Arthritis in dogs

It can be as uncomfortable for our dogs as it is in humans - but there are ways of managing the disease to ease your pet's pain.

What is arthritis?

Arthritis simply means 'inflammation of the joints' and is a common problem for many dogs. Most of you will no doubt know of a dog suffering from arthritis that has shown the textbook signs of pain, discomfort and stiffness.

Inside a dog's joints, bone surfaces are normally covered with a thin layer of very smooth cartilage, lubricated with a small amount of joint fluid that allows the two surfaces to glide freely over one another with minimum friction. In dogs with arthritis, cartilage within the joint undergoes change or damage, becoming less smooth and resulting in the bone surfaces rubbing together. This causes discomfort to your dog, as well as further damage to cartilage. As a direct result of this increased friction, new bone starts to form around the joint making the joint stiffer, which limits its movement even more - a condition known as degenerative joint disease.

What causes arthritis?

Typically arthritis is a problem seen in older dogs, but the condition can develop from an early age following problems with bone and joint development. Depending on the cause, arthritis may affect one or any number of your dog's joints. So what causes it? Most cases develop as a result of abnormal rubbing within the joint caused by joint instability (e.g. after ligament damage), damage to or abnormal cartilage development, or damage caused by trauma (e.g. fractures). Like humans, signs of arthritis can often vary throughout the animal's life and result in the early onset of joint problems in older age.

What are the signs that my dog has arthritis?

Often owners may ask how they can tell if their dog's suffering from arthritis. As the disease nearly always causes pain and stiffness, dogs may not be as keen to exercise as they were in the past and may show lameness or obvious stiffness (especially after long periods of rest). Commonly this stiffness improves with commencement of exercise, with cold and/or damp conditions usually worsening symptoms. Some dogs may even lick continually at an underlying painful joint - occasionally causing unwanted patches of saliva staining - but rarely do joints appear hot or swollen; more commonly changes are subtle and undetectable to the naked eye. Some patients will show obvious signs of pain, whereas others may just become slower or grumpier.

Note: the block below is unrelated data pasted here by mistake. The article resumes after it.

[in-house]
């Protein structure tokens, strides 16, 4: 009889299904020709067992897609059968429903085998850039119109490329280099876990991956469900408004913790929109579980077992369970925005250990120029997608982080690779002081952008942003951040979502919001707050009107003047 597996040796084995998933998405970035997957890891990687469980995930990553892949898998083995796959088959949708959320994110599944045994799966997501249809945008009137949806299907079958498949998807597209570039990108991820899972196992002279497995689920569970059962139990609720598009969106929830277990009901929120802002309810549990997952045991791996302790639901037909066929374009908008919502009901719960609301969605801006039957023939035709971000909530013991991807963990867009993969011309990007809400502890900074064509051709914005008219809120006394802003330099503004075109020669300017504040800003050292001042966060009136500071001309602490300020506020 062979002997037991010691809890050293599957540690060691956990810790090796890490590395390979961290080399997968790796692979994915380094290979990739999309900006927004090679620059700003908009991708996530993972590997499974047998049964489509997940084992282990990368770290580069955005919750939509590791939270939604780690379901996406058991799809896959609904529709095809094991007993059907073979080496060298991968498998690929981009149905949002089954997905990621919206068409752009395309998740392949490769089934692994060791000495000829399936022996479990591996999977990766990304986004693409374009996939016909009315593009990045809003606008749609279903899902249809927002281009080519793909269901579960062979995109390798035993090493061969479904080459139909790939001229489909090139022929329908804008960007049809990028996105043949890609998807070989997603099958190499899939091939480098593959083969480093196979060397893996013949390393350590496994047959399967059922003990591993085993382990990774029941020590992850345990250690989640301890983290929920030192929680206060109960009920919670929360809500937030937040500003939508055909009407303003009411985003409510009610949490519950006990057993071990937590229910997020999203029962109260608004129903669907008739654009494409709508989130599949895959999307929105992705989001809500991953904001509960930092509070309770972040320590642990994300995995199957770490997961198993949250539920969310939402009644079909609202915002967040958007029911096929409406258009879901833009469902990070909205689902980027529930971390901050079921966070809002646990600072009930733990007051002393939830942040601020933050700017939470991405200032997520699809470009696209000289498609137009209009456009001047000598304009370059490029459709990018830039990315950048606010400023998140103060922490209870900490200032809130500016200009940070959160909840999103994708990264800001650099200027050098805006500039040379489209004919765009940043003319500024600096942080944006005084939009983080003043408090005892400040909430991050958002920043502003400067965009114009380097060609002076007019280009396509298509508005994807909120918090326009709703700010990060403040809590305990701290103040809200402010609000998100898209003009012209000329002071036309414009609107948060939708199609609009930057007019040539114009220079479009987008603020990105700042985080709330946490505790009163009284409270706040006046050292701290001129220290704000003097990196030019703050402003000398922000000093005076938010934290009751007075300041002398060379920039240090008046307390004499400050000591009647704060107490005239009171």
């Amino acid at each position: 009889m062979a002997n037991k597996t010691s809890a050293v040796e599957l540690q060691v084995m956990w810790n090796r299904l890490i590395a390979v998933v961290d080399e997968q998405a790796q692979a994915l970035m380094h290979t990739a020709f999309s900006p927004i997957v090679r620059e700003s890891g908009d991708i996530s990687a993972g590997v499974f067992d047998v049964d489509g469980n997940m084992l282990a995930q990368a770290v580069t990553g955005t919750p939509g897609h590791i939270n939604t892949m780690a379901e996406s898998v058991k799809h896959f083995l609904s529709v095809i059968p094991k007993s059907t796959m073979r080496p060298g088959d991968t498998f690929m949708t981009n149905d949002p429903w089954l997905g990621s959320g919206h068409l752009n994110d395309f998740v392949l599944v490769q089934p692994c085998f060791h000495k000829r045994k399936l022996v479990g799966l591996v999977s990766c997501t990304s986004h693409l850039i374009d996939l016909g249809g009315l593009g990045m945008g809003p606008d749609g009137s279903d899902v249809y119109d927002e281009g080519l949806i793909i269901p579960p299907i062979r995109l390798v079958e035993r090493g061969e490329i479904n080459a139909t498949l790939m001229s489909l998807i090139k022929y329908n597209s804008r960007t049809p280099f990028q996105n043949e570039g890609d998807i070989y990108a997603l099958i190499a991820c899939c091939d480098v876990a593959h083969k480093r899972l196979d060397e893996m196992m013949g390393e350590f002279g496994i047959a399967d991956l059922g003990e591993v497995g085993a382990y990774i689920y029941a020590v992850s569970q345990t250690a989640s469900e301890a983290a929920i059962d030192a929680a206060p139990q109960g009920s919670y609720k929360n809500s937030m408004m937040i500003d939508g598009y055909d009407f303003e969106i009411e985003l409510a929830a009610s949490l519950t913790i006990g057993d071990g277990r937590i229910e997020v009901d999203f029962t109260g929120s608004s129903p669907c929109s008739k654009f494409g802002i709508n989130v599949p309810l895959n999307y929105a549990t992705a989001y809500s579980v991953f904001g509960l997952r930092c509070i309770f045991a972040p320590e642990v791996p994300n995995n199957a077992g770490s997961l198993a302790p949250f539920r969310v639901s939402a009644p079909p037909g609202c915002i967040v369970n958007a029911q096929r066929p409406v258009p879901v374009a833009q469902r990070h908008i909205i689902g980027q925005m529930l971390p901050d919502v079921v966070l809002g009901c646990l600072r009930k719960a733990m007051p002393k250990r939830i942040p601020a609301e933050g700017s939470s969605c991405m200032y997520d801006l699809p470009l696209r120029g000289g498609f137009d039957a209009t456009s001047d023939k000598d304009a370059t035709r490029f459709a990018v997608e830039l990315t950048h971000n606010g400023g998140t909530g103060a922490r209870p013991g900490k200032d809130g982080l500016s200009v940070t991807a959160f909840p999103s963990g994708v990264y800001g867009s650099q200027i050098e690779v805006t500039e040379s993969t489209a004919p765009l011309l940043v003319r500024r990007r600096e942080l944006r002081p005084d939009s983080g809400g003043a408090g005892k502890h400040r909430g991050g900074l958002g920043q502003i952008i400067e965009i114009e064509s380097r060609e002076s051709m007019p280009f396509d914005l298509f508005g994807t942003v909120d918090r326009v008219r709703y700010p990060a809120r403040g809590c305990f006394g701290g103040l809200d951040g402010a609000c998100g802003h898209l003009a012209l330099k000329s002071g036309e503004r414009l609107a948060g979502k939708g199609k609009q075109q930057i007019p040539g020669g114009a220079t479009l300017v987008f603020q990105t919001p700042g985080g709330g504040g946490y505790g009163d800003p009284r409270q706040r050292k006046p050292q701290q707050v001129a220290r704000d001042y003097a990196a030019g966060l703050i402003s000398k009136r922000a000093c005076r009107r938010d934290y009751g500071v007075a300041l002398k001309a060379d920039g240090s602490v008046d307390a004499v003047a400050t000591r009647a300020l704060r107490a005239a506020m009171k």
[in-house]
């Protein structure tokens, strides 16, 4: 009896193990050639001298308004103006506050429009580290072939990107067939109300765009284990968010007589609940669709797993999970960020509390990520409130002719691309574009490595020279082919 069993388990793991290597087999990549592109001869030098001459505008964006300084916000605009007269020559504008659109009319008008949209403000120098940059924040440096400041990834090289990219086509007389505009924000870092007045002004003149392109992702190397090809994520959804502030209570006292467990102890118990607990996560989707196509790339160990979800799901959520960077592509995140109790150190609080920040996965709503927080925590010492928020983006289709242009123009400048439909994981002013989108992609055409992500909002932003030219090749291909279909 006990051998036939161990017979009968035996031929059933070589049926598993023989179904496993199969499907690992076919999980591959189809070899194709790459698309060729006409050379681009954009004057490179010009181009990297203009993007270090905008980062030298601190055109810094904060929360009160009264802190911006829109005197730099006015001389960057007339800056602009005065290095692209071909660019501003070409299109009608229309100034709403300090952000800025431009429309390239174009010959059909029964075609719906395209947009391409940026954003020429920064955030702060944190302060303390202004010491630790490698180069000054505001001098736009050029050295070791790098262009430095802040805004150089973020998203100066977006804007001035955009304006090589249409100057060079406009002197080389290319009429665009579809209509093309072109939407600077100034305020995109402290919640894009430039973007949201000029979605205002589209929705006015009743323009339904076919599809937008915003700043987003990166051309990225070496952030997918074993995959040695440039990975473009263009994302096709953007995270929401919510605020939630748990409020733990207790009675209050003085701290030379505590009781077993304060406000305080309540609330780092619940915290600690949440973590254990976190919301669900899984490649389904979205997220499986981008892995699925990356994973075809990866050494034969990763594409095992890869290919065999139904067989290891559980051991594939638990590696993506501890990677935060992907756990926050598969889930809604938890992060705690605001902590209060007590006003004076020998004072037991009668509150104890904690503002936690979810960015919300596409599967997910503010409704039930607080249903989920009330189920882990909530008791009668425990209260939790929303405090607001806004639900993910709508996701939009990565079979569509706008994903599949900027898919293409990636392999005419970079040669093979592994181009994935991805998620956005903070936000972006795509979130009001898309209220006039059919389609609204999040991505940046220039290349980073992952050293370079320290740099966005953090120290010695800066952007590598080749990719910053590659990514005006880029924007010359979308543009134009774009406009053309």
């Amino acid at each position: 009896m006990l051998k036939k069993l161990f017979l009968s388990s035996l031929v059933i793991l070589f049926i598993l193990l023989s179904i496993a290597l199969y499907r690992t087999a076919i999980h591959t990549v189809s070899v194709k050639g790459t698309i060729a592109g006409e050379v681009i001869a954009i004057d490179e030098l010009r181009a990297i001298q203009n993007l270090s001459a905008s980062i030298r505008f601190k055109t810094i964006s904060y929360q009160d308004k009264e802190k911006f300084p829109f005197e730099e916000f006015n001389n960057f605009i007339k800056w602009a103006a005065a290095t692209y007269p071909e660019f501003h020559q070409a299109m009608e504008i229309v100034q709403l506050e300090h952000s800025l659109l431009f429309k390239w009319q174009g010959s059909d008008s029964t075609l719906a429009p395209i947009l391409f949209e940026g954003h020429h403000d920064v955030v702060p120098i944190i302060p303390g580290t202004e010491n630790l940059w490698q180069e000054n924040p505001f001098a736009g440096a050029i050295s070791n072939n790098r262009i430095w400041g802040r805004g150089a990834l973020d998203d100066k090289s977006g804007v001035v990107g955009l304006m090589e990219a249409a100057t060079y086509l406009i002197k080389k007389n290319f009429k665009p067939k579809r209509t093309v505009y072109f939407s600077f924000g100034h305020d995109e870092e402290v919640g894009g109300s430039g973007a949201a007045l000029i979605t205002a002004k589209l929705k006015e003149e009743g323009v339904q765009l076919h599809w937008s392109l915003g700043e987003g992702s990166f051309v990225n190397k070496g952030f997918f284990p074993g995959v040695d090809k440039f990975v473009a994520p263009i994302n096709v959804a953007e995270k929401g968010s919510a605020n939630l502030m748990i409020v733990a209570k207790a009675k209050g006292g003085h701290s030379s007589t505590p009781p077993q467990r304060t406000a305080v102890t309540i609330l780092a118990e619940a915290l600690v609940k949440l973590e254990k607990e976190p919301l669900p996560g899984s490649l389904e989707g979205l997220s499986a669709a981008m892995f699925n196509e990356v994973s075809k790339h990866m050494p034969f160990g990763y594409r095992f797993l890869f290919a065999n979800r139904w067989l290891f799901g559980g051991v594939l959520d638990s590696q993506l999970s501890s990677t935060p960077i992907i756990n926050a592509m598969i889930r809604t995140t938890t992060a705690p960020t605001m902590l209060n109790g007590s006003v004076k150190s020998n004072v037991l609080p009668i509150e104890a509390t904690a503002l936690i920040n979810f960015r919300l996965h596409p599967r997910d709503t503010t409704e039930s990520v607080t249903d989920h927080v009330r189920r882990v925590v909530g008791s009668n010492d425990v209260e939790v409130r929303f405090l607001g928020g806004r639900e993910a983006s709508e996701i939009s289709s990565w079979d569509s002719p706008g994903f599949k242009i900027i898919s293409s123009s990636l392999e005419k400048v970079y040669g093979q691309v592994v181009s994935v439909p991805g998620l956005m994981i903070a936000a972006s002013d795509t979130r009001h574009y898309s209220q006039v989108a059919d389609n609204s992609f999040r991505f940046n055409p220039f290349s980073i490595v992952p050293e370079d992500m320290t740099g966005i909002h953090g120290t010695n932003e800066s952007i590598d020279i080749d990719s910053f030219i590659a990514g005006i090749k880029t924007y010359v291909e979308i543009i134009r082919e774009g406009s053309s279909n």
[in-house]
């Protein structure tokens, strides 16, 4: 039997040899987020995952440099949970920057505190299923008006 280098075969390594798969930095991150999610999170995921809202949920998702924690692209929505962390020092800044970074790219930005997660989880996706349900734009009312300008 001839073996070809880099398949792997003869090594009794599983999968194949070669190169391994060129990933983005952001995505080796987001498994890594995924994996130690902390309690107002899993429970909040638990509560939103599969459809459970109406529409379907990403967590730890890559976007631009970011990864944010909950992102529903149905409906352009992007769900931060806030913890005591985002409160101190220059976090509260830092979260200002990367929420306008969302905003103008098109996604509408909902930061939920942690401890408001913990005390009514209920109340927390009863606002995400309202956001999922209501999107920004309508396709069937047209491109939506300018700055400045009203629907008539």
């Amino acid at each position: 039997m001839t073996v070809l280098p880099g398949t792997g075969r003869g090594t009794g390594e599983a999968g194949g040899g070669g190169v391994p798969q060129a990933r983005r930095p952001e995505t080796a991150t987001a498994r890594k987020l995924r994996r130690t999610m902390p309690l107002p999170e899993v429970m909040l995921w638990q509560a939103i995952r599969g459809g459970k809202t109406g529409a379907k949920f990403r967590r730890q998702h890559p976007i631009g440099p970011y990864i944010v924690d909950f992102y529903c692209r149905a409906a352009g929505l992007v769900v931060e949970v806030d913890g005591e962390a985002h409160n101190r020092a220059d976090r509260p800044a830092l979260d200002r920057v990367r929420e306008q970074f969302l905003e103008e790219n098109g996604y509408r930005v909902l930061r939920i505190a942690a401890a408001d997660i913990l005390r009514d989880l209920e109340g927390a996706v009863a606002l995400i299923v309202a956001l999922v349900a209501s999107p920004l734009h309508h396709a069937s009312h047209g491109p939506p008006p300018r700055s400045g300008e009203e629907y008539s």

How are dogs diagnosed with arthritis?

If your vet suspects your dog is suffering, they can sometimes tell which joints are affected by any pain and/or discomfort by examination, including joint flexion and extension. But to investigate properly they usually suggest further tests (e.g. x-rays), which help confirm and locate arthritic change, and sometimes identify any underlying causes too.

Occasionally (in the case of suspected joint infection, for example) your vet may recommend a small sample of fluid is taken from inside the joint and, in some cases, blood samples may be required to rule out any medical conditions associated with arthritis.

How is arthritis treated in dogs?

With so many therapy options available nowadays, it's paramount to match any treatment with their underlying cause and joint(s) involved. Arthritis is commonly worse in overweight and unfit dogs, so the most important therapy is the combination of weight control and exercise management: minimising load on the joints, and maximising the range of movement and fitness of the muscles around those joints.